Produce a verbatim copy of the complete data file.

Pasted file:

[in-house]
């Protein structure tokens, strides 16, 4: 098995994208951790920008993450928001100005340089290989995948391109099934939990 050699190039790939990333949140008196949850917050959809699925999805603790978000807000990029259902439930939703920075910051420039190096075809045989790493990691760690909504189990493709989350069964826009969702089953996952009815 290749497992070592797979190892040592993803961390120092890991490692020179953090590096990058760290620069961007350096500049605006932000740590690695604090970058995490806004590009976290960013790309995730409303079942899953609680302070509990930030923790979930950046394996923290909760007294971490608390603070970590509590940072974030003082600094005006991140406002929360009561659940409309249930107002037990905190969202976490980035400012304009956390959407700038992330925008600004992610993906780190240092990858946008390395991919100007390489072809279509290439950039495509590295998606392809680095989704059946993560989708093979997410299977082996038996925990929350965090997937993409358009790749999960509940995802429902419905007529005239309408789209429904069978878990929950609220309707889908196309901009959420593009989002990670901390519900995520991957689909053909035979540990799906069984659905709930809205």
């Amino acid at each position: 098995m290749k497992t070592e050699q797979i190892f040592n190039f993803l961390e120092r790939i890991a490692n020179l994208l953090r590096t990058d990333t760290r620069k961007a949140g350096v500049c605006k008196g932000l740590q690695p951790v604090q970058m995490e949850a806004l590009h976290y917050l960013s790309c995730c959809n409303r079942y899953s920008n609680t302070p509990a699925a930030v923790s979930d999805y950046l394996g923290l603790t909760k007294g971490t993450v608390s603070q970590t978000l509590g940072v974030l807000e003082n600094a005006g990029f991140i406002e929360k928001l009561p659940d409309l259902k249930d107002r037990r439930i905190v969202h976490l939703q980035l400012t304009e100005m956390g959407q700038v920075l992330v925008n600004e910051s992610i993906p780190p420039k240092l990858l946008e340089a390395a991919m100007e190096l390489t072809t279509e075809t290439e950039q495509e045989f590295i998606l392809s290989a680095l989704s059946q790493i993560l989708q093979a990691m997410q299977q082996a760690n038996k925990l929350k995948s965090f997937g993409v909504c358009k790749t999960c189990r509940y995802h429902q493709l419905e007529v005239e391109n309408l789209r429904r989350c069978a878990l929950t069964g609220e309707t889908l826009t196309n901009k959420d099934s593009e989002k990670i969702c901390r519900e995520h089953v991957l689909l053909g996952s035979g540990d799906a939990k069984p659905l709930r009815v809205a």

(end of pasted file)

[in-house]
């Protein structure tokens, strides 16, 4: 098995994208951790920008993450928001100005340089290989995948391109099934939990 050699190039790939990333949140008196949850917050959809699925999805603790978000807000990029259902439930939703920075910051420039190096075809045989790493990691760690909504189990493709989350069964826009969702089953996952009815 290749497992070592797979190892040592993803961390120092890991490692020179953090590096990058760290620069961007350096500049605006932000740590690695604090970058995490806004590009976290960013790309995730409303079942899953609680302070509990930030923790979930950046394996923290909760007294971490608390603070970590509590940072974030003082600094005006991140406002929360009561659940409309249930107002037990905190969202976490980035400012304009956390959407700038992330925008600004992610993906780190240092990858946008390395991919100007390489072809279509290439950039495509590295998606392809680095989704059946993560989708093979997410299977082996038996925990929350965090997937993409358009790749999960509940995802429902419905007529005239309408789209429904069978878990929950609220309707889908196309901009959420593009989002990670901390519900995520991957689909053909035979540990799906069984659905709930809205």
């Amino acid at each position: 098995m290749k497992t070592e050699q797979i190892f040592n190039f993803l961390e120092r790939i890991a490692n020179l994208l953090r590096t990058d990333t760290r620069k961007a949140g350096v500049c605006k008196g932000l740590q690695p951790v604090q970058m995490e949850a806004l590009h976290y917050l960013s790309c995730c959809n409303r079942y899953s920008n609680t302070p509990a699925a930030v923790s979930d999805y950046l394996g923290l603790t909760k007294g971490t993450v608390s603070q970590t978000l509590g940072v974030l807000e003082n600094a005006g990029f991140i406002e929360k928001l009561p659940d409309l259902k249930d107002r037990r439930i905190v969202h976490l939703q980035l400012t304009e100005m956390g959407q700038v920075l992330v925008n600004e910051s992610i993906p780190p420039k240092l990858l946008e340089a390395a991919m100007e190096l390489t072809t279509e075809t290439e950039q495509e045989f590295i998606l392809s290989a680095l989704s059946q790493i993560l989708q093979a990691m997410q299977q082996a760690n038996k925990l929350k995948s965090f997937g993409v909504c358009k790749t999960c189990r509940y995802h429902q493709l419905e007529v005239e391109n309408l789209r429904r989350c069978a878990l929950t069964g609220e309707t889908l826009t196309n901009k959420d099934s593009e989002k990670i969702c901390r519900e995520h089953v991957l689909l053909g996952s035979g540990d799906a939990k069984p659905l709930r009815v809205a």